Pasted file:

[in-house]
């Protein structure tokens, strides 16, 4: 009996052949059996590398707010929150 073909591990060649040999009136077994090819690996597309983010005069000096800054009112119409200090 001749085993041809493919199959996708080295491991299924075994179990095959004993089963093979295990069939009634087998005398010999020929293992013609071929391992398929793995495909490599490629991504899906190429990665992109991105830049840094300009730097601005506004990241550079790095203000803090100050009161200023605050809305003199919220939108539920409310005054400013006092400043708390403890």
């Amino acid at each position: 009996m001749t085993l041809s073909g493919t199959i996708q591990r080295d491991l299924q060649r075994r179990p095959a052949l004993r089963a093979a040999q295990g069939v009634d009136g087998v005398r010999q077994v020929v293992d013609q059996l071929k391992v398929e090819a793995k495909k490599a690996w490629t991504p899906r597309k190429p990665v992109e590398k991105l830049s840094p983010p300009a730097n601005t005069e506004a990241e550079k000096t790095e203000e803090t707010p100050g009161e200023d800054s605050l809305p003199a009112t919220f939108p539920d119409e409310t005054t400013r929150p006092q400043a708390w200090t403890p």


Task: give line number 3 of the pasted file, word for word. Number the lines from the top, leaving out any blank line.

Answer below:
């Amino acid at each position: 009996m001749t085993l041809s073909g493919t199959i996708q591990r080295d491991l299924q060649r075994r179990p095959a052949l004993r089963a093979a040999q295990g069939v009634d009136g087998v005398r010999q077994v020929v293992d013609q059996l071929k391992v398929e090819a793995k495909k490599a690996w490629t991504p899906r597309k190429p990665v992109e590398k991105l830049s840094p983010p300009a730097n601005t005069e506004a990241e550079k000096t790095e203000e803090t707010p100050g009161e200023d800054s605050l809305p003199a009112t919220f939108p539920d119409e409310t005054t400013r929150p006092q400043a708390w200090t403890p």